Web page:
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France still No. 1 for tourists

27 July 2010
by admin
International tourist arrivals, 2008

If the beaches seem a little less crowded in the last couple of years, don’t be too surprised. International tourism took a knock during the global recession, as our charts show, with annual growth slipping to just 1.9% in 2008, or 5.2 percentage points lower than the growth rate registered during the previous four years. By the time figures for 2009 are finalised, they may show an actual decline of over 4%. That’s to be expected: International travel tends to respond quite sharply to economic slowdowns, while domestic tourism (people holidaying in their own countries) is more resilient. In OECD countries, about three out of four tourists are domestic. There have been some signs of growth in the first half of 2010, though whether this spells a recovery or reflects a particularly weak 2009 remains to be seen.

Despite any recent declines, tourism remains one of the world’s great growth industries. According to the UN’s World Tourism Organisation, just 25 million people travelled abroad for holidays in 1950. Today, the figure is more than 800 million, representing an annual growth rate of about 6.5%.

Just as it’s been for the past 15 years, France remains the world’s favourite destination, attracting just under 80 million visitors in 2008 (the most recent year for which full data is available). The United States is second, with about 58 million visitors from abroad, while Spain is third, with just over 57 million.

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data (xls)

What about the long-term trends? China – ranked No. 4 on the list of top destinations – is probably a sign of things to come. Between the end of the Second World War and the 1970s, Europe and North America accounted for most of the world’s tourism. In more recent years, the Asia-Pacific has become a bigger player, overtaking the Americas to become the No. 2 regional destination, with just over 20% of international arrivals. Europe’s share has fallen, but still accounts for over half of arrivals worldwide.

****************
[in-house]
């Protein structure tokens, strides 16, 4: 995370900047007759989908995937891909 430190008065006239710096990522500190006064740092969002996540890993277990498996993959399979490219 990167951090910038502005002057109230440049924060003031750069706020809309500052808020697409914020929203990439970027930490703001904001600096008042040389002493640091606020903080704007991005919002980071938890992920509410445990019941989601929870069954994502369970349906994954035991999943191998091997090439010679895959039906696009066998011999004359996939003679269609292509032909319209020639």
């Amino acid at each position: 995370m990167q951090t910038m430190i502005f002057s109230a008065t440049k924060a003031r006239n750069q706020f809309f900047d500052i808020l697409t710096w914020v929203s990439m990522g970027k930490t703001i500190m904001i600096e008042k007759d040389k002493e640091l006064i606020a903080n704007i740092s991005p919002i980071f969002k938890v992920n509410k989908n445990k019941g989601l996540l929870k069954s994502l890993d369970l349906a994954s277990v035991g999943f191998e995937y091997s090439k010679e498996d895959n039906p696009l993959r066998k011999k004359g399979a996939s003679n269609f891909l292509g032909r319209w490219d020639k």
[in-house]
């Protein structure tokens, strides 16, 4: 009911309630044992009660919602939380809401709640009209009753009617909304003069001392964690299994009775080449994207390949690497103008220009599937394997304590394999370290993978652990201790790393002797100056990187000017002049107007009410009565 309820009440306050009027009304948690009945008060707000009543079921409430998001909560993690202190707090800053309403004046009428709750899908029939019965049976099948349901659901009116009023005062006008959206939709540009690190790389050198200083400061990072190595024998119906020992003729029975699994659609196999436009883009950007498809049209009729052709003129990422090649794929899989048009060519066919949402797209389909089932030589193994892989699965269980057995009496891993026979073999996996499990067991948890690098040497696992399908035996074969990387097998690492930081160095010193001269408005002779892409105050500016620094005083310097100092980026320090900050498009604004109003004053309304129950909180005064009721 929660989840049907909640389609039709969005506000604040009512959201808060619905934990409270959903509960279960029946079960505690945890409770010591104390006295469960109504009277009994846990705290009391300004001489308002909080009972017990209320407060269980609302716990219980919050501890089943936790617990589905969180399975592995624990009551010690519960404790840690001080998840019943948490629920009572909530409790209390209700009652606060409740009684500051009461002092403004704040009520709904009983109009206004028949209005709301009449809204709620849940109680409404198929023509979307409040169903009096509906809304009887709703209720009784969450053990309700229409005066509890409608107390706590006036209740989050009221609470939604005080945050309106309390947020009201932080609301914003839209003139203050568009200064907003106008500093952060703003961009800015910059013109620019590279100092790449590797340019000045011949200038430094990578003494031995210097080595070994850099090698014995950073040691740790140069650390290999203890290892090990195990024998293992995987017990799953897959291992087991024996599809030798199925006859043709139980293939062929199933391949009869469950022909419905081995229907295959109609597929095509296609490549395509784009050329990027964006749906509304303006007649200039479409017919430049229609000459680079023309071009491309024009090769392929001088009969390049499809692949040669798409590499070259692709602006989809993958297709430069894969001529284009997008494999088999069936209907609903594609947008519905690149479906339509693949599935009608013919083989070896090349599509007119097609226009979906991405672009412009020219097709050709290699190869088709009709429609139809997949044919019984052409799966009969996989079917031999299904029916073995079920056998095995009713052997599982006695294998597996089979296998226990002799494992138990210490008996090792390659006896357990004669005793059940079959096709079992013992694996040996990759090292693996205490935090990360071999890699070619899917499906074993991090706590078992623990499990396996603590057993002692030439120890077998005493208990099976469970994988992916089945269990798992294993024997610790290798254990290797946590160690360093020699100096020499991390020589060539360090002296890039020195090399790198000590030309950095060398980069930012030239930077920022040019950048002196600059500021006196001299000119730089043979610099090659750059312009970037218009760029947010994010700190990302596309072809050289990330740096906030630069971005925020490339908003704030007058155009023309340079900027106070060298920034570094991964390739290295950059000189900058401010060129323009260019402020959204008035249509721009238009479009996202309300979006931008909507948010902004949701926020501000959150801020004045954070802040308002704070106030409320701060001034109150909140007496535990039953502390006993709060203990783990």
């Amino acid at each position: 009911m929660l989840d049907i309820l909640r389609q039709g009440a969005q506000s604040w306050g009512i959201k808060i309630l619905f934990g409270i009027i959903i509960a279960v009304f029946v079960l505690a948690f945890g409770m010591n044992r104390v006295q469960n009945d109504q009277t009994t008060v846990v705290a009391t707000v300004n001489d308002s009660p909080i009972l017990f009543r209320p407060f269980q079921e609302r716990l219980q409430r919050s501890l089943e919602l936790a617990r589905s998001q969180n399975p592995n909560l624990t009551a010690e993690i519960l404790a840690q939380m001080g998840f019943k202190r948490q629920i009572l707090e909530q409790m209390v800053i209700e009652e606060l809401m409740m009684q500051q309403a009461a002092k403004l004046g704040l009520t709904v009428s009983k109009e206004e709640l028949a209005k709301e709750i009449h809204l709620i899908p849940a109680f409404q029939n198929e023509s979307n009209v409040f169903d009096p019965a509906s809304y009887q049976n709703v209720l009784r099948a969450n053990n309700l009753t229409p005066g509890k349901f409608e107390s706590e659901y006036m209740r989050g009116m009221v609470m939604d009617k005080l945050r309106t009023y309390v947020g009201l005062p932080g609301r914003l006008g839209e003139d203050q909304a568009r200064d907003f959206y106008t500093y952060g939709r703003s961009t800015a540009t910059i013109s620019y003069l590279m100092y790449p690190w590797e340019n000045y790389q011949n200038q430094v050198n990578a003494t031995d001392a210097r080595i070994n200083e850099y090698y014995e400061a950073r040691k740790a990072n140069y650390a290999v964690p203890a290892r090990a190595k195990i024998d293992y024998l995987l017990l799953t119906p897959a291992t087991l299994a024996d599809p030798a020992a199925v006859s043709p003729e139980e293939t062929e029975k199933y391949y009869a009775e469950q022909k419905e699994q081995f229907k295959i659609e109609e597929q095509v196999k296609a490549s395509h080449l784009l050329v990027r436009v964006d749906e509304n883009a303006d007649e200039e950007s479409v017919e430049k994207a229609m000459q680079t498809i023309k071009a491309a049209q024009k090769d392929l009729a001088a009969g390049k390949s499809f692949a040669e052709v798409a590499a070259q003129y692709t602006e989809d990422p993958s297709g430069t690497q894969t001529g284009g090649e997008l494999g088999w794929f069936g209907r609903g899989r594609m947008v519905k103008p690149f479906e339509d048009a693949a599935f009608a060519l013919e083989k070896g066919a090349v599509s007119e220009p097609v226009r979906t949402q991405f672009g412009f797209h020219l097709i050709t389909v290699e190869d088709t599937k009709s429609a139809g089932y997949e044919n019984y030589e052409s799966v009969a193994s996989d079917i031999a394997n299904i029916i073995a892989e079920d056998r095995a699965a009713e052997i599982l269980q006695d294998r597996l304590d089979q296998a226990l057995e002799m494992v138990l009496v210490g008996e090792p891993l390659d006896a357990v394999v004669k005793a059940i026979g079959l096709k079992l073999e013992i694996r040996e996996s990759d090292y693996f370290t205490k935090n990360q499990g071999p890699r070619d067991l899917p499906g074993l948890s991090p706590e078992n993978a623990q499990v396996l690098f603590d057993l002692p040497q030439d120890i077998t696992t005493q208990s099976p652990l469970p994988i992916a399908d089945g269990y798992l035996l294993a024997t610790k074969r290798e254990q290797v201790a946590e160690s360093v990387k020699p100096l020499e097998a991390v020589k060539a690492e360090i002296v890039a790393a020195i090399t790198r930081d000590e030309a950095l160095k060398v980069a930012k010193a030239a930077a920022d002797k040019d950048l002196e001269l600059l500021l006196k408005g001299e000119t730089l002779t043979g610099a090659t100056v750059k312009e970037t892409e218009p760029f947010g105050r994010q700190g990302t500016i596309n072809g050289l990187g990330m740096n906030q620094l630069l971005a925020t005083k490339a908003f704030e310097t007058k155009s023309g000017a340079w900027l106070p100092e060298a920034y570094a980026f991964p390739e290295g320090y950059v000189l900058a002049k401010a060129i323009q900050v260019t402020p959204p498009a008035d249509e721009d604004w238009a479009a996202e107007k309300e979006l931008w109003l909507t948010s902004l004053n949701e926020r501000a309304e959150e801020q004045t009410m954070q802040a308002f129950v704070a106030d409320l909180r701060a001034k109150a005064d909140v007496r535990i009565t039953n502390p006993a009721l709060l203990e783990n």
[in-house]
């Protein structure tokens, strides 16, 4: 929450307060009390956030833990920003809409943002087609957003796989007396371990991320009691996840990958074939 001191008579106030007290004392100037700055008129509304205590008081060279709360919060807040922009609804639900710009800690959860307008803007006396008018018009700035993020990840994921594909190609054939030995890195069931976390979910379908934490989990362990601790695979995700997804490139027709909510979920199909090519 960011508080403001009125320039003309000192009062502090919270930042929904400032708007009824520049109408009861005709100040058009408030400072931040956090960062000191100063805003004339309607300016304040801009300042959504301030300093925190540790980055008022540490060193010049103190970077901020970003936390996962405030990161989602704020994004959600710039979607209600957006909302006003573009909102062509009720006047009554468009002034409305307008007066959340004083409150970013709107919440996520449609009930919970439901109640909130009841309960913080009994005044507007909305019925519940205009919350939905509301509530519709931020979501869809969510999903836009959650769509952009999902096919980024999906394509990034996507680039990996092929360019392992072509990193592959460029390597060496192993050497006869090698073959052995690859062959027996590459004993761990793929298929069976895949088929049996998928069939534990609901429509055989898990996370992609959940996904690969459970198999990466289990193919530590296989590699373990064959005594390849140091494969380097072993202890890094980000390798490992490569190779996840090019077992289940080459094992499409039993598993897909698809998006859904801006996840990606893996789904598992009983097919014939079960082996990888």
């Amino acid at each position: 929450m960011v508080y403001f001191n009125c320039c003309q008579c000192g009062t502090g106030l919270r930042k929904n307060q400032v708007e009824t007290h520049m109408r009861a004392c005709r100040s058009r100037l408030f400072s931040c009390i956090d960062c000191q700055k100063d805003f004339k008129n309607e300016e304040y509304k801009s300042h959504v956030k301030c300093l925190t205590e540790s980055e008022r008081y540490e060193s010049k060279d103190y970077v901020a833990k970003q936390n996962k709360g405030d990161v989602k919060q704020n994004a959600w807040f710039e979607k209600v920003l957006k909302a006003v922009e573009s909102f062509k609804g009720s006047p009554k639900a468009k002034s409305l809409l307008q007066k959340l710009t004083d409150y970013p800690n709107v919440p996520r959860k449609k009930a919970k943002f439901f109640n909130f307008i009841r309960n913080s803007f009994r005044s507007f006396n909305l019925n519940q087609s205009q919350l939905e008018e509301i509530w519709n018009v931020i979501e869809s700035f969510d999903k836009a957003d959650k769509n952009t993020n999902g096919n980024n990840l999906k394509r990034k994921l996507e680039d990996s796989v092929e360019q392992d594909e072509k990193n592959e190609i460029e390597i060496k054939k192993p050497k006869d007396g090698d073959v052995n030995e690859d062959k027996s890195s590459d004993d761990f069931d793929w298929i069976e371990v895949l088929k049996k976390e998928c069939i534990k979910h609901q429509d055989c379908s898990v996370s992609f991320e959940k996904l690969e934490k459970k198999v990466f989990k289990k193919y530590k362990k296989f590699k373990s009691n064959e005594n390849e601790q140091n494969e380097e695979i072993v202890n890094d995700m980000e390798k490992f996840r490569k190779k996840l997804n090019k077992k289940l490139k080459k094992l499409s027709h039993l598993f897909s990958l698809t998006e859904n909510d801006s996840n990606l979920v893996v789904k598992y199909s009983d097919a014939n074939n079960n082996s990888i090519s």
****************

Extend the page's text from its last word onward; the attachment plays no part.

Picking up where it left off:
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Last edited: 1 September 2010

6 Responses leave one →
  1. September 10, 2010

    I am very surprised at the numbers going to China – is it just people from Hong Kong and Macau going across every weekend to shop? Or does it include all business travellers?

    Perhaps if the data were not just numbers but total numbers of days (ie million visitor days) the numbers would be more telling

  2. Olivier Bergeron permalink
    September 15, 2010

    Existe-il une version française du document? Merci.

    • Jerome Cukier permalink
      September 16, 2010

      Bonjour, le rapport dont s’inspire cet article est en cours de traduction en français (Tendances et politiques du tourisme de l’OCDE).
      les publications de l’office mondial du tourisme sont aussi disponibles en français.

    • Jerome Cukier permalink
      September 16, 2010

      it’s a legitimate question as OECD is based in Paris and has French as an official language. All publications get translated into French. On top of that, most publications get their summaries translated into 10-20 languages, including Russian and Chinese.

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